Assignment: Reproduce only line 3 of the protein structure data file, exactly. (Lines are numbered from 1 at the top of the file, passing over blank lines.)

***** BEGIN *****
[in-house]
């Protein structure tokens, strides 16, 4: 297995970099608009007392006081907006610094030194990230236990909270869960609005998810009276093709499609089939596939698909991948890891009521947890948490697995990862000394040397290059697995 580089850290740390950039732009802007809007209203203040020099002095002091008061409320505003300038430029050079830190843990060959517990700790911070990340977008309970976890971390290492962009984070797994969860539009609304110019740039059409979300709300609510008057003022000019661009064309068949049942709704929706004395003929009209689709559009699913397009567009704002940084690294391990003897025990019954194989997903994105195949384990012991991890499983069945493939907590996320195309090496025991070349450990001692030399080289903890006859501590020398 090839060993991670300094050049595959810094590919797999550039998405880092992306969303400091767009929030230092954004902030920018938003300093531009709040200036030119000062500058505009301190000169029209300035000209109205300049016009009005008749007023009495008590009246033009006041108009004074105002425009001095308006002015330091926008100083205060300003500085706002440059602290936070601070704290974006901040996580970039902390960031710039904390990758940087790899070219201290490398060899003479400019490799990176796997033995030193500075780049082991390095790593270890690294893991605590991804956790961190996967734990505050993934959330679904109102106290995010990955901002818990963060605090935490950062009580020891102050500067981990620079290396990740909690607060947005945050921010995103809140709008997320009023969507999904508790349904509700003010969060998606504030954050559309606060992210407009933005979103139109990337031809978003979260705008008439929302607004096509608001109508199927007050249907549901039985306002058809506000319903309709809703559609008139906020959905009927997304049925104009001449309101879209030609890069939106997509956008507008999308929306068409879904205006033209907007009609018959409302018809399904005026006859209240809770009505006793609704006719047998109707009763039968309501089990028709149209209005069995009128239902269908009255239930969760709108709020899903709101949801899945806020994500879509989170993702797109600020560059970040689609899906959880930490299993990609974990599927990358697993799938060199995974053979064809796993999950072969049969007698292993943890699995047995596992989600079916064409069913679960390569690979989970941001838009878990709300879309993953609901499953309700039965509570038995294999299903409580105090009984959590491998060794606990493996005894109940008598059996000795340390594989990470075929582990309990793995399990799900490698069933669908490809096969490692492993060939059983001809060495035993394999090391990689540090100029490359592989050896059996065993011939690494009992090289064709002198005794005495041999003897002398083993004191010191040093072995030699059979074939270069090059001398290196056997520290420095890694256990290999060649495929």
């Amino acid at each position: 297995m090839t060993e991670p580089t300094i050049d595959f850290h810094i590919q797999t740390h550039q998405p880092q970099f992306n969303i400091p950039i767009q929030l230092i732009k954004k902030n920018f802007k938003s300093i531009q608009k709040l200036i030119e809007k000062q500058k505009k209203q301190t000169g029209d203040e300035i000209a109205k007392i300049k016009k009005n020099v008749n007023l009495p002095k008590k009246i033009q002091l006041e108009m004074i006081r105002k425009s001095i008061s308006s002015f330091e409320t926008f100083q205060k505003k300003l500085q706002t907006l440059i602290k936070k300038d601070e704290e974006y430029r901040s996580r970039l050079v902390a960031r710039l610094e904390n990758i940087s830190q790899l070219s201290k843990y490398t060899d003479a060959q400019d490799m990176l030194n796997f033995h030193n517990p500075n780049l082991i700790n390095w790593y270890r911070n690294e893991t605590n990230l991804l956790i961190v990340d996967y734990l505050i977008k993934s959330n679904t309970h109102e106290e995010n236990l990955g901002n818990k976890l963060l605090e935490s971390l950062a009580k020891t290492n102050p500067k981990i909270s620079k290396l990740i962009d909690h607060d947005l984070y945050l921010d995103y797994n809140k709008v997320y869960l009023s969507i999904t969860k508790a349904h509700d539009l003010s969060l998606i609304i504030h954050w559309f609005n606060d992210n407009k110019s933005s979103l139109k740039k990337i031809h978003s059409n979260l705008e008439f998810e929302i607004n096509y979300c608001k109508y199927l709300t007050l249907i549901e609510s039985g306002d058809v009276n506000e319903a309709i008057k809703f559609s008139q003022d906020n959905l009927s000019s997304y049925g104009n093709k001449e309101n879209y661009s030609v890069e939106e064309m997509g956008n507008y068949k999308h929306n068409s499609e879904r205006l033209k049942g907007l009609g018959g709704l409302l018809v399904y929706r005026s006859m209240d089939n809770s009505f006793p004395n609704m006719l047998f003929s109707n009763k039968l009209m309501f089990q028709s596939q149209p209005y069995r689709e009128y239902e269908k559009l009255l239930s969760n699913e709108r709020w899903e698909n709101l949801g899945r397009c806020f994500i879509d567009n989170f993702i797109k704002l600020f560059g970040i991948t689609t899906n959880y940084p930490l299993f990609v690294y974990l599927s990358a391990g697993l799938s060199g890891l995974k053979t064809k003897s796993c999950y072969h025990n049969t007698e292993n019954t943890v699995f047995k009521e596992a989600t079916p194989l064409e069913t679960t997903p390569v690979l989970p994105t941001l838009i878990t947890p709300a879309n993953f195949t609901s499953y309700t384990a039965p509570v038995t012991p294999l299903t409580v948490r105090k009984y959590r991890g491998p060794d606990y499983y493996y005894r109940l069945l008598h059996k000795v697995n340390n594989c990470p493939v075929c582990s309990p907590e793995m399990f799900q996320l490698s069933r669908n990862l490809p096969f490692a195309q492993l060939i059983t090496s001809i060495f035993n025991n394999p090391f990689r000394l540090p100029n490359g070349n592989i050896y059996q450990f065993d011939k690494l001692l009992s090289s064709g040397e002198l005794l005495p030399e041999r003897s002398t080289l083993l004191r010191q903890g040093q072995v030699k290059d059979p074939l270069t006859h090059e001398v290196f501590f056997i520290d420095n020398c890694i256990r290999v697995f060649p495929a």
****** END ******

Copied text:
């Amino acid at each position: 297995m090839t060993e991670p580089t300094i050049d595959f850290h810094i590919q797999t740390h550039q998405p880092q970099f992306n969303i400091p950039i767009q929030l230092i732009k954004k902030n920018f802007k938003s300093i531009q608009k709040l200036i030119e809007k000062q500058k505009k209203q301190t000169g029209d203040e300035i000209a109205k007392i300049k016009k009005n020099v008749n007023l009495p002095k008590k009246i033009q002091l006041e108009m004074i006081r105002k425009s001095i008061s308006s002015f330091e409320t926008f100083q205060k505003k300003l500085q706002t907006l440059i602290k936070k300038d601070e704290e974006y430029r901040s996580r970039l050079v902390a960031r710039l610094e904390n990758i940087s830190q790899l070219s201290k843990y490398t060899d003479a060959q400019d490799m990176l030194n796997f033995h030193n517990p500075n780049l082991i700790n390095w790593y270890r911070n690294e893991t605590n990230l991804l956790i961190v990340d996967y734990l505050i977008k993934s959330n679904t309970h109102e106290e995010n236990l990955g901002n818990k976890l963060l605090e935490s971390l950062a009580k020891t290492n102050p500067k981990i909270s620079k290396l990740i962009d909690h607060d947005l984070y945050l921010d995103y797994n809140k709008v997320y869960l009023s969507i999904t969860k508790a349904h509700d539009l003010s969060l998606i609304i504030h954050w559309f609005n606060d992210n407009k110019s933005s979103l139109k740039k990337i031809h978003s059409n979260l705008e008439f998810e929302i607004n096509y979300c608001k109508y199927l709300t007050l249907i549901e609510s039985g306002d058809v009276n506000e319903a309709i008057k809703f559609s008139q003022d906020n959905l009927s000019s997304y049925g104009n093709k001449e309101n879209y661009s030609v890069e939106e064309m997509g956008n507008y068949k999308h929306n068409s499609e879904r205006l033209k049942g907007l009609g018959g709704l409302l018809v399904y929706r005026s006859m209240d089939n809770s009505f006793p004395n609704m006719l047998f003929s109707n009763k039968l009209m309501f089990q028709s596939q149209p209005y069995r689709e009128y239902e269908k559009l009255l239930s969760n699913e709108r709020w899903e698909n709101l949801g899945r397009c806020f994500i879509d567009n989170f993702i797109k704002l600020f560059g970040i991948t689609t899906n959880y940084p930490l299993f990609v690294y974990l599927s990358a391990g697993l799938s060199g890891l995974k053979t064809k003897s796993c999950y072969h025990n049969t007698e292993n019954t943890v699995f047995k009521e596992a989600t079916p194989l064409e069913t679960t997903p390569v690979l989970p994105t941001l838009i878990t947890p709300a879309n993953f195949t609901s499953y309700t384990a039965p509570v038995t012991p294999l299903t409580v948490r105090k009984y959590r991890g491998p060794d606990y499983y493996y005894r109940l069945l008598h059996k000795v697995n340390n594989c990470p493939v075929c582990s309990p907590e793995m399990f799900q996320l490698s069933r669908n990862l490809p096969f490692a195309q492993l060939i059983t090496s001809i060495f035993n025991n394999p090391f990689r000394l540090p100029n490359g070349n592989i050896y059996q450990f065993d011939k690494l001692l009992s090289s064709g040397e002198l005794l005495p030399e041999r003897s002398t080289l083993l004191r010191q903890g040093q072995v030699k290059d059979p074939l270069t006859h090059e001398v290196f501590f056997i520290d420095n020398c890694i256990r290999v697995f060649p495929a």